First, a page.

We have no money, but we have heart

By: Chelsea Montes De Oca
heartOften times I am asked the question, “What is the most challenging aspect of your job?” This job, like any, comes with its fair share of challenges. The days are long and the education system is not the easiest to work in. Despite all this, living on a stipend has presented itself to be the greatest challenge throughout the year.

I baffled many people by choosing to take a job halfway across the country that would pay me significantly less than I was being paid at the time.  I’ve always been a hard worker. Since I was 16, I worked full time at various restaurant jobs while also attending school full-time. For the most part, I had the fortunate circumstance of not really worrying about money. As long as I kept my job and my parents allowed me to continue to overstay my welcome in the house, I had enough money to support myself.

With taxes, my stipend comes out to around $460 every two weeks. My rent/shared building utilities alone usually comes out $470 depending on how cold it was that month. The rest of my bills usually go something like this; Gym membership = $15. Electric = another $15. Car insurance = $100. Cell phone = $60. Internet = $30. Gas= $80. A good night’s sleep = priceless. With other random monthly expenses this usually doesn’t leave me much over for recreational activities. In the past, I had been able to eat out or see a movie without really having to think about whether or not I could afford it. Adapting to this new change in thinking has been a struggle.

I recently accepted the offer to stay with City Year another year as a Senior Corps member next year. You may be thinking to yourself, why would you actively choose that path if you have admitted it’s a struggle living on the pay? The answer is quite simple actually. I may only get paid $920 dollars a month but I get paid so much more through my students. In my previous jobs, I would clock in, work, clock out and go home. I had no real feeling of doing something important that day. This is the first job in which I feel like I go home every day having at least made a small impact. One of my focus list students raised his reading percentage from 30% to 110% this last trimester. We celebrated by ordering Jimmy Johns and he was so excited to order food from the menu himself. I also have the opportunity to apply my passions to the students I serve by running a photography club. These types of success stories didn’t exist in my past jobs. The reward I get from finally seeing a student get a better grade on a quiz or develop confidence in reading has no price attached. After having a job where I feel like I make such a difference, I know I could not go back to a work environment I am not passionate about.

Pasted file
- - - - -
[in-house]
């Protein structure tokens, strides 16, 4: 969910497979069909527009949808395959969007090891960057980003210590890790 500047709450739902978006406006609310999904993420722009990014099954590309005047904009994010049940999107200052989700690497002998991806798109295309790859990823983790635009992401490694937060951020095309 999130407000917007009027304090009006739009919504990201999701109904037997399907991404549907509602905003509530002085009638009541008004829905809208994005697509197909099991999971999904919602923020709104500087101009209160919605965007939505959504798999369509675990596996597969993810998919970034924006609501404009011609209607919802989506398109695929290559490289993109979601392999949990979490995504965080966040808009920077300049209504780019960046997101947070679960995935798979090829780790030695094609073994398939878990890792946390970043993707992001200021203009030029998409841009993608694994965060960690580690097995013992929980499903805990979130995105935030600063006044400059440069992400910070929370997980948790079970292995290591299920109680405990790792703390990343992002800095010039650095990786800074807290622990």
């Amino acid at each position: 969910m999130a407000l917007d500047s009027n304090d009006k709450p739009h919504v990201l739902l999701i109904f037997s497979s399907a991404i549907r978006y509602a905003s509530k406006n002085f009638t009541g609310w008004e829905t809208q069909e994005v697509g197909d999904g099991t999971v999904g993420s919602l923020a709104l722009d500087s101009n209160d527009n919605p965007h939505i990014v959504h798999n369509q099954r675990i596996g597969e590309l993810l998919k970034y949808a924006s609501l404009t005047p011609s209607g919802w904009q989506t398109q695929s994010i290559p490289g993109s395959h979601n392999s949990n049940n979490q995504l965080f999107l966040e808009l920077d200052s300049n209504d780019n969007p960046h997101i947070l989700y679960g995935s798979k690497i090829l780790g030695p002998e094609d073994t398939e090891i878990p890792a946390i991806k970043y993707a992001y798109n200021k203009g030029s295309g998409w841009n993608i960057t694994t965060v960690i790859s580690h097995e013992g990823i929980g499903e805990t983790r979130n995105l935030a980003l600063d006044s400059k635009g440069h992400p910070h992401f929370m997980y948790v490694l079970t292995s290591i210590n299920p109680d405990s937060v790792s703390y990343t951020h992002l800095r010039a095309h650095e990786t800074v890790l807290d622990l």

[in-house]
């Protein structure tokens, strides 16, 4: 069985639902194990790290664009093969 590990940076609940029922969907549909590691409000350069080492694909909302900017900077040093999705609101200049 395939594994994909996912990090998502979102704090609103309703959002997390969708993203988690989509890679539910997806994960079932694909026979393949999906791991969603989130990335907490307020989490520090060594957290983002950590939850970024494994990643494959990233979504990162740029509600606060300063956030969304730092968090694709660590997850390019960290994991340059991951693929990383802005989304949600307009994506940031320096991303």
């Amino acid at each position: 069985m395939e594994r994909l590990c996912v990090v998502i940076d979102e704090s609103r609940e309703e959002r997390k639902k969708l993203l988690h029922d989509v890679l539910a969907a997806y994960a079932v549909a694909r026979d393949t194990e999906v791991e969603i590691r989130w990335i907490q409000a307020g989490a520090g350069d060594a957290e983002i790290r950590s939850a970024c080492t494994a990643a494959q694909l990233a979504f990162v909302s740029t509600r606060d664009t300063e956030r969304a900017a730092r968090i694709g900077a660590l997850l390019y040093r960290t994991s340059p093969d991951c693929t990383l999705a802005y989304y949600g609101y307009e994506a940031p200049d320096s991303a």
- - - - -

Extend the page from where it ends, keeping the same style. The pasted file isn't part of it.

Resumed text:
They never said it would be easy. They just said it would be worth it. They weren’t lying.


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